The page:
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Footsteps to Freedom Returns for a Seventh Year

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Kenley Konnection of Columbus, Ohio has been selected for a seventh year to coordinate a teacher field study of the Underground Railroad. The agency owned by Gloria Kenley is a national leader in the field. She is the only travel agent coordinating an event of this kind in the nation.


The program originated in the Inland Empire, 60 miles east of Los Angeles. In 1994, Black Voice News received an invitation from Greene County, Ohio to retrace the steps many Africans took when escaping the harsh realities of enslavement from 1820 to 1865 when the Emancipation Proclamation completely abolished slavery in the United States.

Co-Publisher, Cheryl Brown accepted and became so committed to disseminating the information that she wrote extensively about the stories of various sites.

In 1997, when she was approached by Dr. Peg Hill of the San Bernardino County Schools to teach inservice teachers it was evident they wanted more information. The idea took root and the first thirty teachers were recruited.

Kenley Konnection was highly recommended as a very efficient, knowledgeable business. Although owner Gloria Kenley had been sending students on the Detroit and Windsor UGRR, she now had an opportunity to expand her base and her knowledge of the subject.

This year’s seventh anniversary trip will help teachers bring back even more first-hand information about the Underground Railroad. Our country was built on the history of slavery. The Civil War was about slavery and whether wealthy slave owners should be allowed to continue to have human chattel.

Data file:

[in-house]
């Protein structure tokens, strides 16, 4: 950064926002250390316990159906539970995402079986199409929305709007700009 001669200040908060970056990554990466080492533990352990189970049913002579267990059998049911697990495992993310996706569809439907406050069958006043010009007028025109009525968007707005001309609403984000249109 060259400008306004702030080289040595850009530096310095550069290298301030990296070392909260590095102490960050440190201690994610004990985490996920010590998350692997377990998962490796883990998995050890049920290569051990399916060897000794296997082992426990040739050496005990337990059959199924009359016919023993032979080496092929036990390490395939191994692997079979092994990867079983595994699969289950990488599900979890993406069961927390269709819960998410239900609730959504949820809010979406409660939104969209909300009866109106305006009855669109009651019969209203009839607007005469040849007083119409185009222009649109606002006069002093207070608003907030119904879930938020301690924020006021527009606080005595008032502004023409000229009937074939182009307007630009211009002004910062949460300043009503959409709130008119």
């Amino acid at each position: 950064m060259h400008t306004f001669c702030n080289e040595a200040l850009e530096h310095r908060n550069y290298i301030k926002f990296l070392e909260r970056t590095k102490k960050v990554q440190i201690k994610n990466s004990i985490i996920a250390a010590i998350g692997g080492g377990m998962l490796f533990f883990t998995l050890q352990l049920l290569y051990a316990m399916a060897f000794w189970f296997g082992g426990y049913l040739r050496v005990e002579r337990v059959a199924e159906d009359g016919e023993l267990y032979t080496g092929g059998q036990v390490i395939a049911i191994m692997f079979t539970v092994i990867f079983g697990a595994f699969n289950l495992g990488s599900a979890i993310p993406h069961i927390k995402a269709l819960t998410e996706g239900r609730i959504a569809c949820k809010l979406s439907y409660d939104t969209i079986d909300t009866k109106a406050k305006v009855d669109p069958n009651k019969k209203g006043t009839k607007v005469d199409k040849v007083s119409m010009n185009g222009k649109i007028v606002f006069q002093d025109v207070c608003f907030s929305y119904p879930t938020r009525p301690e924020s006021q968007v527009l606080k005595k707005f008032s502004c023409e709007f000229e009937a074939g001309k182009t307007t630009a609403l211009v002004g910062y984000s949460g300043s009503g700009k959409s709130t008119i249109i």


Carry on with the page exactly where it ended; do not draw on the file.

Legislation was signed by President Clinton that authorized the National Park Service to preserve the historic sites. Many are visited by the group.

Preservation is important so that what happened in various states will not happen to other quickly disappearing sites. For example, in Columbus, Ohio the McDonnald House, the home of a prominent abolitionist, was knocked down to make room for a parking lot after the last family member died. The house housed freedom seekers who hid in the root cellar. A marker is the only thing left to identify the site.

“This opportunity to participate in the making of the American story transforms the perspectives of the participants,” said Dr. Hill

This year the team will be joined by UCR doctoral student Elmer Thomas who will work on the technology portion of the field study. Teachers will be taught how to use the latest technology to interface with students while on the trip via the internet. Dr. Laura Young, Associate Professor, College of Education, Cal State San Bernardino University works with the teachers on educational outcomes for students. For several years the College of Extended Education has offered professional development salary advancement. “A major significance of the UGRR is that it is the story of actions of ordinary people in building the freedoms we take for granted today,” said Young.

Also returning team members will be Dr. Paulette Brown-Hinds, UCR lecturer in English and Ethnic Studies and former assistant professor at the University of Cincinnati. Dr. Daniel Walker, historian, author, and independent scholar will also rejoin the group to provide historical contextualization for the tour.

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